LegalMD Newsletter - April 2018

08 April, 2018

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Medico-Legal Newsletter                                                                                                  April 2018, New Delhi 
 

MEDICAL PROFESSIONALS & CRIMINAL LAW

“No doctor on earth can ever think of hurting or causing any damage to his/her patient to the best of his ability and expertise”. However no doctor can guarantee and ensure complete safety of his/her patients”
 
The changing doctor-patient relationship and commercialization of modern medical practice has affected the practice of medicine. On the one hand, there can be unfavourable results of treatment and on the other hand, the patient suspects negligence as a cause of their suffering. There is an increasing trend of medical litigation by unsatisfied patients.
It is the need of the hour, to have a concrete definition of the word- ‘Medical Negligence’, before all hell breaks loose, due to false and fabricated litigations against the Medical professionals.
 
 
WHAT IS MEDICAL NEGLIGENCE
 
When a doctor attends to his patient, he owes him certain duties of care viz.
  • A duty of care in deciding whether to undertake the case
  • A duty of care in deciding what treatment to give
  • A duty of care in the administration of treatment
 “Negligence” is the failure to exercise a duty of care towards another person.
 In general, negligence has three ingredients:
  • Doctor owes a duty of care to his patient
  • He commits breach of his duty
  • Patient has suffered some form of injury due to this breach of duty by the doctor 
LIABILITY OF DOCTORS UNDER CRIMINAL LAW
 
Persons who offer medical advice and treatment are implied to have the necessary skill and knowledge to undertake the job of treating a patient, prescribing medication, administer the treatment etc.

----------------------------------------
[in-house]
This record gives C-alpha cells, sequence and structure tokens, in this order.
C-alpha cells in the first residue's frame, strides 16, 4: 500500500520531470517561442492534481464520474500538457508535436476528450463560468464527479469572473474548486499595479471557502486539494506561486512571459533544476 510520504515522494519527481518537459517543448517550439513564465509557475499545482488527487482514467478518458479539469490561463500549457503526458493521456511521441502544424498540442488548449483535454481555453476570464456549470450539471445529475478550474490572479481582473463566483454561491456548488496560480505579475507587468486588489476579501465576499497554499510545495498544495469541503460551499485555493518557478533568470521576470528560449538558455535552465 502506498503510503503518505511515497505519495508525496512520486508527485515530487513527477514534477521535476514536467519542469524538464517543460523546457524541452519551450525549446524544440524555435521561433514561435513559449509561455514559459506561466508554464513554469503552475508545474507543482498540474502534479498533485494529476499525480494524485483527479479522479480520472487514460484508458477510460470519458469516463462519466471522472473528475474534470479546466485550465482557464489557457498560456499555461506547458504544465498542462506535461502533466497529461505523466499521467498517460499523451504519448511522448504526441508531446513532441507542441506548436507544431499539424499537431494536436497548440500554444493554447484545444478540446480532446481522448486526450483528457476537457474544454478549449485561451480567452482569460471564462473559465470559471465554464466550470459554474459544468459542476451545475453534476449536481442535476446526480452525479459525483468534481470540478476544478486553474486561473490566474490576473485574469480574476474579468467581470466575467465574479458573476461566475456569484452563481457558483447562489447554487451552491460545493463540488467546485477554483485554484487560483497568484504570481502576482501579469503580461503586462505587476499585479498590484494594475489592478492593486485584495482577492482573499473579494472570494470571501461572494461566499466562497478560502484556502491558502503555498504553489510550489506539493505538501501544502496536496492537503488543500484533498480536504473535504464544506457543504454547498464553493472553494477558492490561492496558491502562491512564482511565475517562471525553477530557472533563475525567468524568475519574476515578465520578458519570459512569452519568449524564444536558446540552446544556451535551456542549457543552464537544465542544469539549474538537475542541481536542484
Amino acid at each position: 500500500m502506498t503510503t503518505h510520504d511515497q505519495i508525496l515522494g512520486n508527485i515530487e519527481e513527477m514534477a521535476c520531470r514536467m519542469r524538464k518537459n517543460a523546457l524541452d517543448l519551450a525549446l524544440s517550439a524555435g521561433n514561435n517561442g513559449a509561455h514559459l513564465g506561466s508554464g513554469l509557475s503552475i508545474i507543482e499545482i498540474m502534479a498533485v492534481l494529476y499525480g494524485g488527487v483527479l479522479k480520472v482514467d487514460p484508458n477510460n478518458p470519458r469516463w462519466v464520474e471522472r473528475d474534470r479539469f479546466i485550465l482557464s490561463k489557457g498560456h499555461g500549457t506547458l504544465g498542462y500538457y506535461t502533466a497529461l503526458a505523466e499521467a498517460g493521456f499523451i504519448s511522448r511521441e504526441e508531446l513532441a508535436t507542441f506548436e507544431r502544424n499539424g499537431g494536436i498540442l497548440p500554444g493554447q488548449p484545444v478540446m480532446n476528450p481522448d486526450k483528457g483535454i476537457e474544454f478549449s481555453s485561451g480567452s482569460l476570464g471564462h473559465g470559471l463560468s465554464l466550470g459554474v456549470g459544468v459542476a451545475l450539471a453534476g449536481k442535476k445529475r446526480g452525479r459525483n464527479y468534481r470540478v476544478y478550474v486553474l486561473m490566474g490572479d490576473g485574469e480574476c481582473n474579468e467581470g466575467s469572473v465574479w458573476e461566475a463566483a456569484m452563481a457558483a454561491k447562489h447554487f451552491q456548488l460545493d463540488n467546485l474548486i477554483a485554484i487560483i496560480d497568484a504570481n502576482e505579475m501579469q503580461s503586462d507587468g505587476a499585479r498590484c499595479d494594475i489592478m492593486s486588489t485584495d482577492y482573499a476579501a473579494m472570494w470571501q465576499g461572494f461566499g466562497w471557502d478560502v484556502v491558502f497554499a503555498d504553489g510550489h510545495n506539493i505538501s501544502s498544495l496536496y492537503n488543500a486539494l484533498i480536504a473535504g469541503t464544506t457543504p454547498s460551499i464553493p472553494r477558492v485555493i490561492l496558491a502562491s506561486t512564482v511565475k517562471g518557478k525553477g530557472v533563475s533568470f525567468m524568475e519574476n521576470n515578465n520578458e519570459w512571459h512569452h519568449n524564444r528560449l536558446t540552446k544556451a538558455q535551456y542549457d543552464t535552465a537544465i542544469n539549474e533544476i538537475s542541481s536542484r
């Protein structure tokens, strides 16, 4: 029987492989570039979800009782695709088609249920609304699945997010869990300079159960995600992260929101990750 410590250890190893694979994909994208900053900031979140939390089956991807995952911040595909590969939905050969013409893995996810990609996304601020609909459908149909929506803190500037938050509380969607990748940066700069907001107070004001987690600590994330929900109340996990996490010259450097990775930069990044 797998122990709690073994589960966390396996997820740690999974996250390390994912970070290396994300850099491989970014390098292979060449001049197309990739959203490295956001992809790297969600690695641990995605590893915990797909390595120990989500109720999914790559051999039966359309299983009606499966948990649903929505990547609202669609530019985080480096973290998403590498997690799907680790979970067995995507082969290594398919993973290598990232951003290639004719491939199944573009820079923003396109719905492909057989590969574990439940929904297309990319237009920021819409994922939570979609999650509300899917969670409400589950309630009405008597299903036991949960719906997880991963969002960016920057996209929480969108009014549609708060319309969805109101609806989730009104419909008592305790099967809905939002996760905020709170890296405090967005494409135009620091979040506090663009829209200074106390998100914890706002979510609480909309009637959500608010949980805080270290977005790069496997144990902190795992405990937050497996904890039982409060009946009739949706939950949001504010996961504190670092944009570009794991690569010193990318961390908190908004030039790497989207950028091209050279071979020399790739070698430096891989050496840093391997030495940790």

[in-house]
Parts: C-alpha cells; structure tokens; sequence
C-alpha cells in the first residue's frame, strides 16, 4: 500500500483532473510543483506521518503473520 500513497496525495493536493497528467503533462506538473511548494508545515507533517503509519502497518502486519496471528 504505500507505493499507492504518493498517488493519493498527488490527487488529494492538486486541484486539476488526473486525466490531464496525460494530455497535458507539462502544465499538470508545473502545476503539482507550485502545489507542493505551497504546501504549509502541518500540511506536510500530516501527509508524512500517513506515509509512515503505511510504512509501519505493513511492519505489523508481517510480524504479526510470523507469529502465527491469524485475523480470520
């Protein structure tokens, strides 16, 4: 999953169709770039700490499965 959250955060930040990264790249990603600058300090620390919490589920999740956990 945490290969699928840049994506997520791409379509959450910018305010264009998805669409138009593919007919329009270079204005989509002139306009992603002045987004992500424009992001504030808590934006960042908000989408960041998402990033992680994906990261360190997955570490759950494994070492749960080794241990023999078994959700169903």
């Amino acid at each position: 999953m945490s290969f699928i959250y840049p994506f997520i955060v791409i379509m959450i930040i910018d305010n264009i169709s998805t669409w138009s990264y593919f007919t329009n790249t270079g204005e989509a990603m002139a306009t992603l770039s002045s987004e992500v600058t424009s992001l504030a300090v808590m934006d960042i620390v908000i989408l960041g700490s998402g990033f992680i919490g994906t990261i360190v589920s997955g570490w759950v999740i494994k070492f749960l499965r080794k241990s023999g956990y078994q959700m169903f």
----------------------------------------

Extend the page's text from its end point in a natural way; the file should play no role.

This is an “implied undertaking” on the part of the doctor/medical professional.
  • A doctor/medical professional can be held liable for negligence only if it can be proved that she/ he did not perform his professional duties with diligence and reasonable care and precaution.
           [The keyword is ‘Reasonable’-which we will see in detail in the subsequent paragraphs.]
  • An error of judgment can be considered as medical negligence only if a reasonably competent medical professional with the standard skills would not have made the same error.
  • Doctors/medical professionals must exercise an ordinary degree of skill, when treating a patient.
  • They cannot give a 100% assurance that the patient will be cured. If the right course of treatment has been adopted, then she/he cannot be blamed for medical negligence if the patient cannot be totally cured
 
WHAT DOES THE LAW SAY?
 
Various sections of the Indian Penal Code (IPC), 1860 may be invoked in matters dealing with medical negligence cases, some directly while others in an indirect manner.
The knowledge of provisions under the IPC may come handy to medical professionals in a contingency.
Let us see the relevant provisions of criminal law, which covers the cases of medical negligence
 
1) Section 304A IPC- Causing death by negligence is the most important and relevant law.
Whoever, causes the death of any person by doing any rash or negligent act not amounting to culpable homicide, shall be punished with imprisonment of either description for a term which may extend to two years, or with fine, or with both.
 
It is attracted only in such cases when, the doctor has a legal duty to take care of the patient and if he fails to perform so, thereby resulting in death of the patient after the treatment.